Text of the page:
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Postepy Biochem. 2005;51(4):459-67.

[Periplasmatic disulfide oxidoreductases from bacterium Escherichia coli--their structure and function].

[Article in Polish]

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Department of Biochemistry, Insitute of Biology, University of Gdańsk, 24 Kladki St., 80-822 Gdańsk, Poland.


The formation of proper structural disulfide bonds is one of the key steps during the folding of many secretory proteins and occurs both in prokaryotes and eukaryotes. In Gram negative bacterium Escherichia coli this process is catalyzed by a set of periplasmic oxidoreductases, termed Dsb. These proteins function in two separate pathways: (1) oxidizing (DsbA/DsbB system), responsible for introducing S-S bonds, and (2) reducing (DsbC/DsbD system, DsbG, CcmG and CcmH) which acts to isomerase wrongly formed disulfide bonds and participates in maturation of cytochrome c. The first system acts in connection with the inner membrane electron transfer system, using quinone molecules as electron acceptors, whereas reducing pathway relies on constant supply of electrons provided by the cytoplasmic thioredoxin system. Majority of Dsb proteins belongs to the thioredoxin superfamily and they contain the conserved Cys-X-X-Cys motif in their active site. The redox properties of Dsb proteins with the particular focus on structure-function dependence are in this review discussed.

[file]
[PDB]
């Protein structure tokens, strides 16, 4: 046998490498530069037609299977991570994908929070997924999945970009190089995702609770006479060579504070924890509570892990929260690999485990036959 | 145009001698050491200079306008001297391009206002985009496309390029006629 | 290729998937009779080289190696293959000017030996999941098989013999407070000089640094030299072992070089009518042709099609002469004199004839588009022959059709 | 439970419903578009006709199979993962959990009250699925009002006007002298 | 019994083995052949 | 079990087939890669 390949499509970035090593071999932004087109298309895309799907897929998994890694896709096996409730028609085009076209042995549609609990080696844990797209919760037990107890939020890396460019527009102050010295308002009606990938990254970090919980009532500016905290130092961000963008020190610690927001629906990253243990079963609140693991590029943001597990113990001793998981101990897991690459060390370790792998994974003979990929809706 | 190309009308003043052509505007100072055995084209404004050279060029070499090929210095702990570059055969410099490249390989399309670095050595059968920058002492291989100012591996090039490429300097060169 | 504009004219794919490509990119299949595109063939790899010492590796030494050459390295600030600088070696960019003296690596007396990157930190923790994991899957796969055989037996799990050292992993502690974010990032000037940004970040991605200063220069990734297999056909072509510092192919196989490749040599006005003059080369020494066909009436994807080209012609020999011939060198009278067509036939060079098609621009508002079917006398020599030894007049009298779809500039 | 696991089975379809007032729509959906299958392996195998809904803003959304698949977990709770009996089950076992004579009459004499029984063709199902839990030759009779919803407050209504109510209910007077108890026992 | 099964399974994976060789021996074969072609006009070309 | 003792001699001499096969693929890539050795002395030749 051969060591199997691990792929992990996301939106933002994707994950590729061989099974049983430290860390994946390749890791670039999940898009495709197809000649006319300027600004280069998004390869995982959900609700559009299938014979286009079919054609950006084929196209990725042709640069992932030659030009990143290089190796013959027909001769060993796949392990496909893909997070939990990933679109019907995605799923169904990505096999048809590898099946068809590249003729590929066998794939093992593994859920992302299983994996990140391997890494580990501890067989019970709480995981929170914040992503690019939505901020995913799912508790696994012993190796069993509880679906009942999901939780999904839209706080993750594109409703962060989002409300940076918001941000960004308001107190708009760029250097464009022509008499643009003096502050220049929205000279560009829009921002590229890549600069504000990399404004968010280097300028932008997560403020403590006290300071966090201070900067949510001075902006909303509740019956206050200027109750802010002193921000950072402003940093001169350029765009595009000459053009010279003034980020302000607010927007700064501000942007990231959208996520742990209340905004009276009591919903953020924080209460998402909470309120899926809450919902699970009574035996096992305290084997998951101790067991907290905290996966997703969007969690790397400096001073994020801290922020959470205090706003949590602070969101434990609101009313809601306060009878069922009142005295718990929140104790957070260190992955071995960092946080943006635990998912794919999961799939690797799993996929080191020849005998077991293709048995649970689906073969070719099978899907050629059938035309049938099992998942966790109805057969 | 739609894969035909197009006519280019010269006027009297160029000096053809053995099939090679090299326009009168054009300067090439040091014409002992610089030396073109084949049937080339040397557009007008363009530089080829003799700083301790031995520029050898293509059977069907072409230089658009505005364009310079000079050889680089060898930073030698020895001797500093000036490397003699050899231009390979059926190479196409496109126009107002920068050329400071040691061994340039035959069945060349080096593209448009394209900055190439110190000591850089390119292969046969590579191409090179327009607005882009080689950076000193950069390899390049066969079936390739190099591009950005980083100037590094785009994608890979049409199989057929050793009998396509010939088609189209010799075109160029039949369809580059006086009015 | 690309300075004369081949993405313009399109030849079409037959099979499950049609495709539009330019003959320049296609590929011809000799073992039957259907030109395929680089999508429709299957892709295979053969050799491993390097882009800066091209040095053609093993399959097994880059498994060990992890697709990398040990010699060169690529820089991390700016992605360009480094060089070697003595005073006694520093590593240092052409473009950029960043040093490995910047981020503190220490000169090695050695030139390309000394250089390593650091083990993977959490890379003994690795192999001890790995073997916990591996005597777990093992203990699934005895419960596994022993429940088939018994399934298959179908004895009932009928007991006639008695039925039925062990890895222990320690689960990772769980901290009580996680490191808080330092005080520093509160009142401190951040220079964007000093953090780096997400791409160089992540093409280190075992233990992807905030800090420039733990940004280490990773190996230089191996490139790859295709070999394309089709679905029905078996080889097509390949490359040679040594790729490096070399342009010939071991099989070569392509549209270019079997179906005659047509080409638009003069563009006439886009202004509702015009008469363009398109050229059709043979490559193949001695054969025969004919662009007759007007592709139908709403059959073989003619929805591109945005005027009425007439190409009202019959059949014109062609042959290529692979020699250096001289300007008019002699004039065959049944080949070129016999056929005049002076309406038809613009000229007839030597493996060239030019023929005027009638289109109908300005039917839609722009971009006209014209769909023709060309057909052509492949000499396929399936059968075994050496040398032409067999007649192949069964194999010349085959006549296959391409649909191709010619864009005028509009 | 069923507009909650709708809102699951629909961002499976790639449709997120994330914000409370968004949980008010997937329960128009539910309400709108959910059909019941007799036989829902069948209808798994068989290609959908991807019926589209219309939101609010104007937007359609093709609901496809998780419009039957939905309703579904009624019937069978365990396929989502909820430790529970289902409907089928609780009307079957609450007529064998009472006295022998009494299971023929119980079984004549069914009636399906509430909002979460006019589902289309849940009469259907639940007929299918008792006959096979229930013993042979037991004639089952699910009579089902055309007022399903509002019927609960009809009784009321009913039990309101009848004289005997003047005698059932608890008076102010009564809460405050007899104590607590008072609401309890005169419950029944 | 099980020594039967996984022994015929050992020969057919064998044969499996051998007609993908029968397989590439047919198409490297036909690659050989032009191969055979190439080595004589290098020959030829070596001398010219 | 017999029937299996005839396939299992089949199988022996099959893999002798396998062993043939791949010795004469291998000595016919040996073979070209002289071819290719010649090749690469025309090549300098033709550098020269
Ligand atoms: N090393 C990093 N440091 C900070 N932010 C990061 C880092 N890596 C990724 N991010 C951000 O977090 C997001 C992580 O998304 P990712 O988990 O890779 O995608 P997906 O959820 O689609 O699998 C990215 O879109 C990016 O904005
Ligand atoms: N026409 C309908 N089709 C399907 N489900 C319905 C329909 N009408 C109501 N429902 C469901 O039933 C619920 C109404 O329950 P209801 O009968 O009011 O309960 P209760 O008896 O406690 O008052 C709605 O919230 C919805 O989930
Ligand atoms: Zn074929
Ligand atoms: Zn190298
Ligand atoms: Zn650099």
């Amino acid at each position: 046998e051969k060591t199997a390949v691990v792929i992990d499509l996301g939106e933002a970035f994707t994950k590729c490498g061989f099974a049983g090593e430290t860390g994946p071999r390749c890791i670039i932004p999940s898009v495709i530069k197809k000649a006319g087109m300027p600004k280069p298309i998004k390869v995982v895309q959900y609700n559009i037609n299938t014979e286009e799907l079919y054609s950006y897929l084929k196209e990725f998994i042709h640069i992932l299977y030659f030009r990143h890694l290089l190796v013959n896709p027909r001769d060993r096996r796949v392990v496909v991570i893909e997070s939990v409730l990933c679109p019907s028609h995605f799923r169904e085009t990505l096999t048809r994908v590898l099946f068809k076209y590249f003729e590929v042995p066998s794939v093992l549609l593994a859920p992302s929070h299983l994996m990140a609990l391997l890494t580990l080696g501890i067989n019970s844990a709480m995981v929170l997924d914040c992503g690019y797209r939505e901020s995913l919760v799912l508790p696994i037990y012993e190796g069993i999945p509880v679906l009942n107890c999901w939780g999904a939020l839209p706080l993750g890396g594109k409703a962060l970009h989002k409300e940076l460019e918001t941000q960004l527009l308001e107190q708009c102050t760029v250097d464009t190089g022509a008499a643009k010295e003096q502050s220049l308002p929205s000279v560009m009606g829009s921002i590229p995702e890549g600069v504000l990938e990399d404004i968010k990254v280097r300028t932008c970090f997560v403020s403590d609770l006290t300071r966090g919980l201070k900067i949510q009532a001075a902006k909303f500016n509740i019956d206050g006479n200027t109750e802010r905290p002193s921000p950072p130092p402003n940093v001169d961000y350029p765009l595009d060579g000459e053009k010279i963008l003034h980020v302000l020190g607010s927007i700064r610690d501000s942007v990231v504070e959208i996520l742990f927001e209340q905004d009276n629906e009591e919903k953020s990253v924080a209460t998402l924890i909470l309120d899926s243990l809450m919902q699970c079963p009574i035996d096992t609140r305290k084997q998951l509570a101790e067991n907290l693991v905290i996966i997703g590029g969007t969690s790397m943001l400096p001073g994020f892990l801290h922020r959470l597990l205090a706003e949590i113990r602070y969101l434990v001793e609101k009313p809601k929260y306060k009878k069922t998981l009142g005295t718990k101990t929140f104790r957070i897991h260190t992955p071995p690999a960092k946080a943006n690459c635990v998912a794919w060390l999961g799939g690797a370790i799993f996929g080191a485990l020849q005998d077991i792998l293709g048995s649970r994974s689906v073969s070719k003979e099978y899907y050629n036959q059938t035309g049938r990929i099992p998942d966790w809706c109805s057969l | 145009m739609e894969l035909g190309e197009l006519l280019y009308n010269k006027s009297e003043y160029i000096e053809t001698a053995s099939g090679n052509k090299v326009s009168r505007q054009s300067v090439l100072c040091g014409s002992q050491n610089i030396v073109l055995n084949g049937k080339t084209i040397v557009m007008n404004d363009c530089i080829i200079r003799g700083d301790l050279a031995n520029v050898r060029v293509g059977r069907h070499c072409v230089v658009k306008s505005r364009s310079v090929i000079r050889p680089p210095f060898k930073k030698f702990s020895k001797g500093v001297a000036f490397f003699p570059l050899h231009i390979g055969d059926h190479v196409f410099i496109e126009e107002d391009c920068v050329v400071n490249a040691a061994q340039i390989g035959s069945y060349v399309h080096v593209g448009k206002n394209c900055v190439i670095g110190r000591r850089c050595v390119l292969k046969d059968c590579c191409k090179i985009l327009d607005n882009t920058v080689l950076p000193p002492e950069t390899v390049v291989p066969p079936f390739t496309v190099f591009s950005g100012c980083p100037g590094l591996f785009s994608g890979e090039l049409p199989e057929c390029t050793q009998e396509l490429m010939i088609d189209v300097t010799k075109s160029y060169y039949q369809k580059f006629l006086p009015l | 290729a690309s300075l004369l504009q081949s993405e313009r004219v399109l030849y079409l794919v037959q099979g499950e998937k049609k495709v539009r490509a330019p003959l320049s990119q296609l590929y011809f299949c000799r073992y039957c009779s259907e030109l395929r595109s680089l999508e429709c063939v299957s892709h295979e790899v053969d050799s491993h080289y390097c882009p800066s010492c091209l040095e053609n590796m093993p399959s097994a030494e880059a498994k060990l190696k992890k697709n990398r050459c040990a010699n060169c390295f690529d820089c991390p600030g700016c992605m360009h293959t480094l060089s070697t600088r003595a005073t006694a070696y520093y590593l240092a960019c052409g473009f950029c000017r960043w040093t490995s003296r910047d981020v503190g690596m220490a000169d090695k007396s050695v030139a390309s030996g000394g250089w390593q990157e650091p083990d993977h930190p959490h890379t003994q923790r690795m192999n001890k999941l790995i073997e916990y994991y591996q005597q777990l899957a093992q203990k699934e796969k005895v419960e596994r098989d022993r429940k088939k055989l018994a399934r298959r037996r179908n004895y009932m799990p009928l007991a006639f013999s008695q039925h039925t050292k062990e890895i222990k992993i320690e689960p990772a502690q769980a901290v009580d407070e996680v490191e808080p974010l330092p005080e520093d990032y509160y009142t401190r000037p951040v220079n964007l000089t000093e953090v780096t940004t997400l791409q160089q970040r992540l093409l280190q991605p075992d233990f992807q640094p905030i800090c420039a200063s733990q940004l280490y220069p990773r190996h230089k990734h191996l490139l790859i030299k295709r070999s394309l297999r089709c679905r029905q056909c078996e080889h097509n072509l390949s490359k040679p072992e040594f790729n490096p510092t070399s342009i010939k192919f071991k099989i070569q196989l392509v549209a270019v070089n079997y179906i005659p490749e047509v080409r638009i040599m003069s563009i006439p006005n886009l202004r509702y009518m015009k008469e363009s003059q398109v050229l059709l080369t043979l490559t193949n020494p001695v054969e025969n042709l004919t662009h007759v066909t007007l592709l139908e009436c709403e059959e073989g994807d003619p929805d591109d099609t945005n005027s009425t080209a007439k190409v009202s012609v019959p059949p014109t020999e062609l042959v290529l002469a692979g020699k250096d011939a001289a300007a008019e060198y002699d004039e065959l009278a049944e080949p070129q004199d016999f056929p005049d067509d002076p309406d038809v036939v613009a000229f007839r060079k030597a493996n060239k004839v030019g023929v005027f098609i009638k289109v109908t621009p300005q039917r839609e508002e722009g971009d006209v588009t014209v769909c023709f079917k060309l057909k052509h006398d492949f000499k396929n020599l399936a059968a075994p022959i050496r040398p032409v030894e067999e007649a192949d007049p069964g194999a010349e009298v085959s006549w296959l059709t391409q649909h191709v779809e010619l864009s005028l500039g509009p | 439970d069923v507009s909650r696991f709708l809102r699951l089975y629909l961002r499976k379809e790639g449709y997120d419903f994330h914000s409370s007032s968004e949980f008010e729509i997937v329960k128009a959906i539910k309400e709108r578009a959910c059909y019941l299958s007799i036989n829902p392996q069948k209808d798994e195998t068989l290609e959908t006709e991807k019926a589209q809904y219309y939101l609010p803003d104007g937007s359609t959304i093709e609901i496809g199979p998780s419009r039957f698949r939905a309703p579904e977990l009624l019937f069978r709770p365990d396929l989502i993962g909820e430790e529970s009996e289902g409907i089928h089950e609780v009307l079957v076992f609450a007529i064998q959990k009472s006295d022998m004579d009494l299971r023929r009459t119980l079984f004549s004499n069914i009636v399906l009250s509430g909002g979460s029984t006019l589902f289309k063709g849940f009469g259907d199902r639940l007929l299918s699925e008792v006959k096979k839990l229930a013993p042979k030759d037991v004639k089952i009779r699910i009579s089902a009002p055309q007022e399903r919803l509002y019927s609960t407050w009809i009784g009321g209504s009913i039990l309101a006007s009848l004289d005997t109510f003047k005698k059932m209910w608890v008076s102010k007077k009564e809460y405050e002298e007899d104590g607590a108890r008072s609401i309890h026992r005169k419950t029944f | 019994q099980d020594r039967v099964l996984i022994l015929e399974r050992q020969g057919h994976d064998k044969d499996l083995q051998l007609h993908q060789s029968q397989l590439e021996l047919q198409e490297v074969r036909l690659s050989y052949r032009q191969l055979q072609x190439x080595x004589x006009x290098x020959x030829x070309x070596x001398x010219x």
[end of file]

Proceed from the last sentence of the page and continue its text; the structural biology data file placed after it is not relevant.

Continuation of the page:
[Indexed for MEDLINE]

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